Dell 2650 Perc 3/Di RAID failure, Server wouldn't reboot during rebuild filesystem dead

Ben Russo Ben at muppethouse.com
Wed Apr 7 17:57:01 CDT 2004


	A Story of my problem with DELL PERC 3/Di...
	It hung the OS when one disk of a RAID5 volume was
		falsely accused of being "FAILED"
	And then delayed rebooting for about 18 hours while
		it "REBUILT"  (it wouldn't reboot during this time)

I have a DELL PowerEdge 2650 that was bought in January of 2003
It came with
	DUAL 2.6GHz P4 CPU's
	3GB RAM
	onboard Hardware RAID (PERC 3 Di)
	five 142GB (or thereabouts) hard disks

I configured the 5 disks in a single BIG raid 5 volume
I installed RedHat AS 2.1  (as purchased from Dell with a 3 year license).

The box had been running for about a year without a reboot when
at 5:50am yesterday the box stopped responding to SSH connections
I went into the lab and saw that DISK0  had an amber light and the LCD 
panel on the server was Orange and had the text "DISK FAIL" scrolling 
across it.

I could not log in on the console either, I would just get error 
messages saying something like:  "Ext3-fs error: cannot write inode 
SCSI sector  XXXXXXX"  (approximately that anyway).  They would repeat
every few minutes and just scroll up the screen endlessly.

I called Dell and the guy there told me to power cycle the machine.
"Really?" I asked, "This box has a 400+GB filesystem, I am worried about
doing that, is there any way to get the box to shutdown gracefully?  I
wouldn't think that a single hard disk failure should cause the OS to
halt, I mean that *is* why we bought Hardware RAID right?"

The Dell support staff member told me that the procedure in this case 
was to power cycle the machine and then go into the PERC BIOS SETUP 
utility.  Which we did.  He had me go into the SCSI Disk utilities and 
run the "DISK VERIFY" utility.   This proceeded to 10% without reporting 
any errors and I noticed that the Amber light had gone out.  The Dell 
technician told me that the hard disk error was therefore a false alarm 
and that the RAID would now rebuild and I could reboot the system now if 
I wanted too.

I wasn't happy about the fact that the RAID would "false alarm" and 
cause the OS to hang!  But what the heck, I have about two dozen such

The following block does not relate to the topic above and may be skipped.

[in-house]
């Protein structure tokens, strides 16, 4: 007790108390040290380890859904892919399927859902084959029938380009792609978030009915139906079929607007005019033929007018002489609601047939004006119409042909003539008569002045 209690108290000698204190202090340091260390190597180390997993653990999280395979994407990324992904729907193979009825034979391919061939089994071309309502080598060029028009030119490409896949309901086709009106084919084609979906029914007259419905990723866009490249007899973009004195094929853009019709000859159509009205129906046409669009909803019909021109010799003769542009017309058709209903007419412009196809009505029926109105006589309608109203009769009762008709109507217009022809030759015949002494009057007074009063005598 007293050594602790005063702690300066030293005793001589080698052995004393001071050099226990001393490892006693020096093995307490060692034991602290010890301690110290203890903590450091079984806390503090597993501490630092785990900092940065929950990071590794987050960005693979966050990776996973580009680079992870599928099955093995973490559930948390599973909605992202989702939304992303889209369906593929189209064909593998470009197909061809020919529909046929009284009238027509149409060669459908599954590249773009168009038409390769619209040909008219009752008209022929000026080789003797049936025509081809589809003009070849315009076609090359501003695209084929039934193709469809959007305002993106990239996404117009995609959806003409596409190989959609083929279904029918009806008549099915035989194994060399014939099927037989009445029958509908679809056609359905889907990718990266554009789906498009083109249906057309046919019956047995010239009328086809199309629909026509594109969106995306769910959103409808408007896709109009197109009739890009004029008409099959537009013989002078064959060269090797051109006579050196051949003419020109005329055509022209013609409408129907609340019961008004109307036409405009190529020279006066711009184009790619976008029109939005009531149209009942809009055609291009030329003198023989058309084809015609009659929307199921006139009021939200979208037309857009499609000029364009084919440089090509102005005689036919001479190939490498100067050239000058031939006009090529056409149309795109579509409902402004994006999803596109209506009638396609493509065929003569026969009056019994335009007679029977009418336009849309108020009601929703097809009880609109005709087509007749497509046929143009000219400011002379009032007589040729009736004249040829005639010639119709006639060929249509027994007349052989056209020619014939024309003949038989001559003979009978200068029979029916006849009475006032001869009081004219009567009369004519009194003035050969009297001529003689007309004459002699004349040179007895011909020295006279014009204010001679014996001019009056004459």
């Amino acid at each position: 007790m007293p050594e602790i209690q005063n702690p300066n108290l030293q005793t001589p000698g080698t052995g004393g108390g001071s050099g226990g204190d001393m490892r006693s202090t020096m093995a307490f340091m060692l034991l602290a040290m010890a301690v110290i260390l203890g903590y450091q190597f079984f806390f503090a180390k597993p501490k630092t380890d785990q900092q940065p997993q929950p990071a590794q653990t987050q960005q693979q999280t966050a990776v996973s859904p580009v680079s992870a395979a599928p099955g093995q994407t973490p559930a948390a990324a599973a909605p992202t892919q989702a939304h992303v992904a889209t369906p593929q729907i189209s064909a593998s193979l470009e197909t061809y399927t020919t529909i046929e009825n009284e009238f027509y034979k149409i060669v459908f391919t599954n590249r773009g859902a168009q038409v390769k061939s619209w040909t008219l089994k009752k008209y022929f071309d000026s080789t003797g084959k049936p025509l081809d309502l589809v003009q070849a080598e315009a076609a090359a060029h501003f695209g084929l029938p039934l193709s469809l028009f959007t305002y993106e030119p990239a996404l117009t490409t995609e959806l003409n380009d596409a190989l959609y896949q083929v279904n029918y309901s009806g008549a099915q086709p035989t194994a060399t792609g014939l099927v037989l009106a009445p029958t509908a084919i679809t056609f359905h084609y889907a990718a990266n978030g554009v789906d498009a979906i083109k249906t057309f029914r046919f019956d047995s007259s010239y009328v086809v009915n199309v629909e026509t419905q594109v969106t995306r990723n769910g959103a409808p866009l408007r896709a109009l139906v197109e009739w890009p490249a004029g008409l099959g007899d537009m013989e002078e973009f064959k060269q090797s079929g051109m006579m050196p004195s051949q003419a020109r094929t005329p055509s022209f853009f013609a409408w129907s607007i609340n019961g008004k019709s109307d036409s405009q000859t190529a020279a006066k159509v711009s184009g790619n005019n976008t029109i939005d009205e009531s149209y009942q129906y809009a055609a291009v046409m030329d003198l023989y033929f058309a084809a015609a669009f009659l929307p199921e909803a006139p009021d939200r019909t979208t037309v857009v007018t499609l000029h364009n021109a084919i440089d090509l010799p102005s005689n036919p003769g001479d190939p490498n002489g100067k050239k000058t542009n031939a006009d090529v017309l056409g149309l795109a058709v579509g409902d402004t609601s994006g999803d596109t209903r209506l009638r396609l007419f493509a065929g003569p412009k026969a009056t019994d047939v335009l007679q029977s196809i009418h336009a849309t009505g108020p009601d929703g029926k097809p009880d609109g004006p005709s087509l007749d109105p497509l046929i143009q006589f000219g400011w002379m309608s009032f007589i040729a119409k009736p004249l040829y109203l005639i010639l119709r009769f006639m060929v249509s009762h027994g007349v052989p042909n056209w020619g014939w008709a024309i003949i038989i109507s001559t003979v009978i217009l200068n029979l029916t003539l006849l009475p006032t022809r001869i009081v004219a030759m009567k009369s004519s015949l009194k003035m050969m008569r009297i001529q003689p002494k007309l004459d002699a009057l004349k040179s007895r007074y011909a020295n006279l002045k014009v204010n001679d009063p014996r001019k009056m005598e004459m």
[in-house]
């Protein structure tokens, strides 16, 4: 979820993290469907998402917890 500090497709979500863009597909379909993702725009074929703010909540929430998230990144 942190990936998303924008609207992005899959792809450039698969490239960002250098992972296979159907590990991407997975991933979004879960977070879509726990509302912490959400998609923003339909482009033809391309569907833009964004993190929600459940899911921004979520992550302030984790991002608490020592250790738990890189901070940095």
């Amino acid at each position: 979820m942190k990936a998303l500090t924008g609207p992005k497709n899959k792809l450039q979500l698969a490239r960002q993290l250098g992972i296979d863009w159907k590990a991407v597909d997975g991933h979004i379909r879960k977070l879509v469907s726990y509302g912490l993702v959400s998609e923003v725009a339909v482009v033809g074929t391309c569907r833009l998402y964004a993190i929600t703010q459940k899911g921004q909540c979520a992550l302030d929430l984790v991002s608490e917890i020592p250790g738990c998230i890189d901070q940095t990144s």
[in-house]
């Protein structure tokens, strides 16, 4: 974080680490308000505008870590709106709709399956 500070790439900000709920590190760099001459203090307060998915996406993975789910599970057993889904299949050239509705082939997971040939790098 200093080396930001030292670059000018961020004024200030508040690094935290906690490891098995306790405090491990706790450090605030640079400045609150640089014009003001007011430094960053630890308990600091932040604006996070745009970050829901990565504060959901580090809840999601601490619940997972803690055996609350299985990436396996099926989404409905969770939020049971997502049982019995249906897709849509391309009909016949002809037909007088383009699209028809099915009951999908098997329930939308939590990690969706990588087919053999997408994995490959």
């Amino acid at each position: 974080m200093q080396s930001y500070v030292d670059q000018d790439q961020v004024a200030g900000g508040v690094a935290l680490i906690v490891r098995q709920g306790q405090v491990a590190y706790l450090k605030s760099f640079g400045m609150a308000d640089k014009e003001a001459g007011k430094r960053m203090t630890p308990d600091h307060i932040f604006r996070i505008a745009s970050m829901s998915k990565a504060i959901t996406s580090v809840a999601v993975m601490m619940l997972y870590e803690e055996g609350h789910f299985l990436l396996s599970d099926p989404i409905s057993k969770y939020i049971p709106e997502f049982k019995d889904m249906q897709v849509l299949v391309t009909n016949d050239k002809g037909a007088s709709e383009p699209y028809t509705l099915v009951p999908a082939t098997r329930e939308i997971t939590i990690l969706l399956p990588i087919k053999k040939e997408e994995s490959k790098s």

servers and if this only happened to one of the two dozen once every 
year or two I could live with that.  Besides it didn't seem to have 
caused any serious problem (just yet)..  I figured it would just take an 
hour for the FSCK of the big filesystem and then we would be on our way, 
boy was I wrong.

The server wouldn't reboot.  It would get to the point where it normally 
would show me a GRUB boot kernel selection menu. But instead of showing 
me anything about GRUB at all I just got a message like:

	No boot device found, press <F1> to try again, or <F2> to enter setup.

The DELL support tech told me that I might have to wait until the 
rebuild was at 5% before it would reboot.  Huh?  That  doesn't make any 
sense but OK, whatever, I will wait until it get's to 5%.  So back to 
the RAID controller bios setup utility I go to watch it painfully slowly 
rebuild a 536GB RAID 5 volume. *(It rebuild at just a little less than 
10% per hour)

In the meantime I asked the Dell support Tech if he could raise a red 
flag on this issue (of a single disk problem causing the OS to halt).

He recommended I go to "linux.dell.com"  I explained to him that I love 
this mailing list and the website, but that I don't pay thousands of 
dollars for name brand hardware and support so that I can go to a 
community news group for support.

I explained to him that my boss would demand that Dell represent itself 
for the money we pay for our servers.  And that if I don't have 
something to show for it he would ask why we didn't just go buy 
Off-The-Shelf server components and support them via the newsgroups all 
the time?  The Dell tech said he would get me a manager and put me on 
hold.  After about 10-20 minutes I got disconnected.

At this point I realized that I had never been given a case number or a 
trouble ticket number.  That is OK I thought, I'm sure they track these 
things using the Express Svc code of the server or the Service Tag 
number, right?  So I called back Dell support... no such luck.  They